Where’s my book? – Part 2

I’m adding an addendum to yesterday’s blog post as I’ve become a little strident about the difficulties facing small presses.
If ever there was a model of how the corporate world has an industry stitched up, book publishing is it.
A book publicist mentioned to me in a Facebook comment words to the effect that the Penguins and the Random Houses supply bookstores with reading copies of their new releases at least four months in advance. Four months!! Let’s not be naive about this. That’s a lot of $$ outlay, working on long lead times.
The large publishing houses have whole publicity teams working on promoting new releases. Terrific for those authors propelled along the conveyor belt towards celebrity and bucket loads of prestige. I call them ‘the in crowd’ as there’s no better way to describe it.
Nepotism abounds in book publishing as does elitism. What matters to the corporate publishing houses is in large part who the author is and how she and her book might be marketed, not the quality of her written word.
That is not to say that vast numbers of Editors and staff working for such corporations are not dedicated to the discovery and the promotion of quality material. I fully acknowledge and respect their efforts. My grump is not with them.
The world’s major publishing houses are oligarchs. They are in the business of swallowing smaller imprints and dominating the market. They have become so huge it’s breathtaking. They’re up there with Murdoch and Monsanto.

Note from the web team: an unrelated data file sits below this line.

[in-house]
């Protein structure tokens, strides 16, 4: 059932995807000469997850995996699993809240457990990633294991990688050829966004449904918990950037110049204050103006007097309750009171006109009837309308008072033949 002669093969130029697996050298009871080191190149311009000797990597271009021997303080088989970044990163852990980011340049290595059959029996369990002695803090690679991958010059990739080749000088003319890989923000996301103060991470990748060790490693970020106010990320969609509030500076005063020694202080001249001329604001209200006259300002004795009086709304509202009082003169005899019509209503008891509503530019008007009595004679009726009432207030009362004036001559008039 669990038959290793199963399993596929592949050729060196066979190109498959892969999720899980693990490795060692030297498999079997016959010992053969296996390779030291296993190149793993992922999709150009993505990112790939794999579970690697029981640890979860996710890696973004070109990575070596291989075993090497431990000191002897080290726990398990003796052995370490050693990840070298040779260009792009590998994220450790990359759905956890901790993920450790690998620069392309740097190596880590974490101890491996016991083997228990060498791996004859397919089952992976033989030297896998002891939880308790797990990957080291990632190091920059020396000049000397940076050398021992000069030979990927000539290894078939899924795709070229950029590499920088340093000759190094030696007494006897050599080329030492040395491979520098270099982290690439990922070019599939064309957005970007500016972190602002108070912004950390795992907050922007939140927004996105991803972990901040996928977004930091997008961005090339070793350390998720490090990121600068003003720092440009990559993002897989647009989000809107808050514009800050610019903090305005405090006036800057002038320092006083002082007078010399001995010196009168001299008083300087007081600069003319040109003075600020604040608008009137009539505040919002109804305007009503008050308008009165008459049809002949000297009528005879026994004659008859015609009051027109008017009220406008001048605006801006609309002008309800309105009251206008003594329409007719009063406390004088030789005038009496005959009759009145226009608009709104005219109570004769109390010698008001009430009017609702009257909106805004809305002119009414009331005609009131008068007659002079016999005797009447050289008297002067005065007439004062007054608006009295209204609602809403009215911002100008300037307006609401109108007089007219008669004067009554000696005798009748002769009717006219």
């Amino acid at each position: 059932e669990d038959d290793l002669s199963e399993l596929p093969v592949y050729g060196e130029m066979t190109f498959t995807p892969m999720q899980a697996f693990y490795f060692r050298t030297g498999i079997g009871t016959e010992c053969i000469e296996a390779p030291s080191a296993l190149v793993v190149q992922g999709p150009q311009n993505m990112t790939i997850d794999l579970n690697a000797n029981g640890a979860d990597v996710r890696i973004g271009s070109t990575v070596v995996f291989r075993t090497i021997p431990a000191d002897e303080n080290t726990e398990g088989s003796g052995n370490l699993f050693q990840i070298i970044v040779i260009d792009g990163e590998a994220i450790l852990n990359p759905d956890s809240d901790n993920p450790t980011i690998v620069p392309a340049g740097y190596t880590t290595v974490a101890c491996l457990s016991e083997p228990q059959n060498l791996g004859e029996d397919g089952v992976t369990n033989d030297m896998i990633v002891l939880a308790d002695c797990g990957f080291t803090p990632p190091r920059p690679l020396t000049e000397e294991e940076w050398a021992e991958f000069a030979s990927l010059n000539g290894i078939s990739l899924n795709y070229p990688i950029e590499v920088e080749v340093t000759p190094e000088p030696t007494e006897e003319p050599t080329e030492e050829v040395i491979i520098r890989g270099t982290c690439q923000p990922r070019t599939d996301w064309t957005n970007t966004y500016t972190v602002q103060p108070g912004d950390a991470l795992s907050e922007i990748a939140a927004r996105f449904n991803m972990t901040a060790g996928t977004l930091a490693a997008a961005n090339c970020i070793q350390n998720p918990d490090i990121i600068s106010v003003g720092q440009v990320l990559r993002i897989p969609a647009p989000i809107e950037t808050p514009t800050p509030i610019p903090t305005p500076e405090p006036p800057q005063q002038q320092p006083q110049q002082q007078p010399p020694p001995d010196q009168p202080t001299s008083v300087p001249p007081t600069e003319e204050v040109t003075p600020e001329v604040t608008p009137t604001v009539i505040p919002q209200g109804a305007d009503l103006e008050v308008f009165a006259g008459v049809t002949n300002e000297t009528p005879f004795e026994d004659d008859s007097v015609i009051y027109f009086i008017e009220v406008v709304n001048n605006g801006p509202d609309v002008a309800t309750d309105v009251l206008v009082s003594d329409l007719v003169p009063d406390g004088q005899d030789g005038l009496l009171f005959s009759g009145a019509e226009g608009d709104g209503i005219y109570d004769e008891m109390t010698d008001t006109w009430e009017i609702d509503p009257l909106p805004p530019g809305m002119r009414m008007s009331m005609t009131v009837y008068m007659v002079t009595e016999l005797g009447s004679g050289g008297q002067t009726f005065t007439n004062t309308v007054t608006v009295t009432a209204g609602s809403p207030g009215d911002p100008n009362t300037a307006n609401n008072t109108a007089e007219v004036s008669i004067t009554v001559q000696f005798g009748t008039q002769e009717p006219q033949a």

As I said in yesterday’s post, the large publishing houses overwhelm bookstores with their presence.
The big houses fund literary prizes, help select judging panels and therefore influence which book (one of their own perchance) will win.
They can afford or have already bought copy space in literary review sections of major newspapers and the like.
In other words, the Penguins and the Random Houses are in the business of dictating to the public what to read.
I’ve heard it said that only cookery books are making money in Australia, that numbers of readers are dwindling making it hard to sell fiction.
I disagree with the logic of this view as it omits the fact that marketing and advertising shapes public taste. When will SBS, for example, advertise some works of fiction?
Fortunately for the switched on reader, there’s an alternative, a way to opt out of the factory-style book industry, a way to make a statement of protest against the oligarchs, or simply a way to show support for those struggling to survive alongside it – by buying a small press title.
Such an act is no new thing. I recall buying Virago (now owned by Little Brown) and Women’s Press books back in the 80s based on the imprint as much as the author. I saw it as a political act.
At many small presses, publishers are dedicated to discovering fresh quality writing. They take risks on unknown authors. They keep the whole book industry alive with innovative, imaginative, passionate works.
And they cannot compete with the big guys.
Which is why it is my belief that small presses and their authors need to link arms to help make their presence felt more strongly in the book reading community.
In my view small press authors especially need to come together and take a stand. Many already are. I wouldn’t be writing this if I hadn’t already seen much evidence of the alternative model in action.
More and more I’m seeing my own literary career in political terms – the politics of globalisation that is.
Globalisation has always equalled centralisation (mergers, corporate empires and so on), and the emergence of alternatives out on the rim. I’ve already pitched my tent.

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